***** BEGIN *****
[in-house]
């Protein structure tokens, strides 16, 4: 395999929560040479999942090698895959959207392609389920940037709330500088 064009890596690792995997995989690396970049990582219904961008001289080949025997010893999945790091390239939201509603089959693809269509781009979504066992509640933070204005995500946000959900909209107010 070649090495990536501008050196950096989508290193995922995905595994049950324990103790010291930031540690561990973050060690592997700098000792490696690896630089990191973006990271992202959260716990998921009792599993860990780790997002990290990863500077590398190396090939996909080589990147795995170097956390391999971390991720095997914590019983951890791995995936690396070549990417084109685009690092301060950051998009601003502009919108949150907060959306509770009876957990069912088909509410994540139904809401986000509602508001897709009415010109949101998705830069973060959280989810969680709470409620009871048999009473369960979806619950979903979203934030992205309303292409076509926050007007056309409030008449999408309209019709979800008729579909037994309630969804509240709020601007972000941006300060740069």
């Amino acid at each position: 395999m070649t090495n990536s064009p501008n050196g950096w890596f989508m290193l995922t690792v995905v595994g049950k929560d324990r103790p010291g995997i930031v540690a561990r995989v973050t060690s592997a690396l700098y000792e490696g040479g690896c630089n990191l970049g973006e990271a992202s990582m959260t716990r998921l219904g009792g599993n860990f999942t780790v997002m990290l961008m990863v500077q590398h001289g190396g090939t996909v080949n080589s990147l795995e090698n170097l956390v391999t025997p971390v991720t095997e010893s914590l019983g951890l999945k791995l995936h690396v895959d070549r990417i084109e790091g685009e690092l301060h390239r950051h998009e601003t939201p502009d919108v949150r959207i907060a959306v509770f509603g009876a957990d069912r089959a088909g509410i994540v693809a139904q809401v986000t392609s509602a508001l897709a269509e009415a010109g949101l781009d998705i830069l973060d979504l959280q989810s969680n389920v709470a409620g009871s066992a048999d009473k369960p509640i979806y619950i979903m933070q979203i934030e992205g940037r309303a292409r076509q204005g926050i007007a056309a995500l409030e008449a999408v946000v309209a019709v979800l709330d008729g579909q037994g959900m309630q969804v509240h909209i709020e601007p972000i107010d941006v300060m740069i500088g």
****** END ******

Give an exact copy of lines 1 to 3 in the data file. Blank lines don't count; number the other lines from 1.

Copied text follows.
[in-house]
């Protein structure tokens, strides 16, 4: 395999929560040479999942090698895959959207392609389920940037709330500088 064009890596690792995997995989690396970049990582219904961008001289080949025997010893999945790091390239939201509603089959693809269509781009979504066992509640933070204005995500946000959900909209107010 070649090495990536501008050196950096989508290193995922995905595994049950324990103790010291930031540690561990973050060690592997700098000792490696690896630089990191973006990271992202959260716990998921009792599993860990780790997002990290990863500077590398190396090939996909080589990147795995170097956390391999971390991720095997914590019983951890791995995936690396070549990417084109685009690092301060950051998009601003502009919108949150907060959306509770009876957990069912088909509410994540139904809401986000509602508001897709009415010109949101998705830069973060959280989810969680709470409620009871048999009473369960979806619950979903979203934030992205309303292409076509926050007007056309409030008449999408309209019709979800008729579909037994309630969804509240709020601007972000941006300060740069």
């Amino acid at each position: 395999m070649t090495n990536s064009p501008n050196g950096w890596f989508m290193l995922t690792v995905v595994g049950k929560d324990r103790p010291g995997i930031v540690a561990r995989v973050t060690s592997a690396l700098y000792e490696g040479g690896c630089n990191l970049g973006e990271a992202s990582m959260t716990r998921l219904g009792g599993n860990f999942t780790v997002m990290l961008m990863v500077q590398h001289g190396g090939t996909v080949n080589s990147l795995e090698n170097l956390v391999t025997p971390v991720t095997e010893s914590l019983g951890l999945k791995l995936h690396v895959d070549r990417i084109e790091g685009e690092l301060h390239r950051h998009e601003t939201p502009d919108v949150r959207i907060a959306v509770f509603g009876a957990d069912r089959a088909g509410i994540v693809a139904q809401v986000t392609s509602a508001l897709a269509e009415a010109g949101l781009d998705i830069l973060d979504l959280q989810s969680n389920v709470a409620g009871s066992a048999d009473k369960p509640i979806y619950i979903m933070q979203i934030e992205g940037r309303a292409r076509q204005g926050i007007a056309a995500l409030e008449a999408v946000v309209a019709v979800l709330d008729g579909q037994g959900m309630q969804v509240h909209i709020e601007p972000i107010d941006v300060m740069i500088g």